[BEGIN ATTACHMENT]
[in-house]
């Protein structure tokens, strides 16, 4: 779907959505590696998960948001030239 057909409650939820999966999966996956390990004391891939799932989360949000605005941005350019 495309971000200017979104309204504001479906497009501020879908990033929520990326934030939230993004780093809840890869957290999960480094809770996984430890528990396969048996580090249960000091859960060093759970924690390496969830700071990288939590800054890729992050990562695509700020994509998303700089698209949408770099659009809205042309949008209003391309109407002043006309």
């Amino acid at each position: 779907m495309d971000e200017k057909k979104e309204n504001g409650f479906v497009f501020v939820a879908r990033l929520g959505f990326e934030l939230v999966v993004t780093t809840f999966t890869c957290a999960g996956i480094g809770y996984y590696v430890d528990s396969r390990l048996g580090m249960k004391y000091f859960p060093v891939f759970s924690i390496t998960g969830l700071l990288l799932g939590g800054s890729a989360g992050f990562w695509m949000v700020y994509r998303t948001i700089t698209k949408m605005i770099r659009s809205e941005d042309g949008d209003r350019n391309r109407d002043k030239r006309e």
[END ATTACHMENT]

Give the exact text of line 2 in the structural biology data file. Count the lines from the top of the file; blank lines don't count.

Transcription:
């Protein structure tokens, strides 16, 4: 779907959505590696998960948001030239 057909409650939820999966999966996956390990004391891939799932989360949000605005941005350019 495309971000200017979104309204504001479906497009501020879908990033929520990326934030939230993004780093809840890869957290999960480094809770996984430890528990396969048996580090249960000091859960060093759970924690390496969830700071990288939590800054890729992050990562695509700020994509998303700089698209949408770099659009809205042309949008209003391309109407002043006309």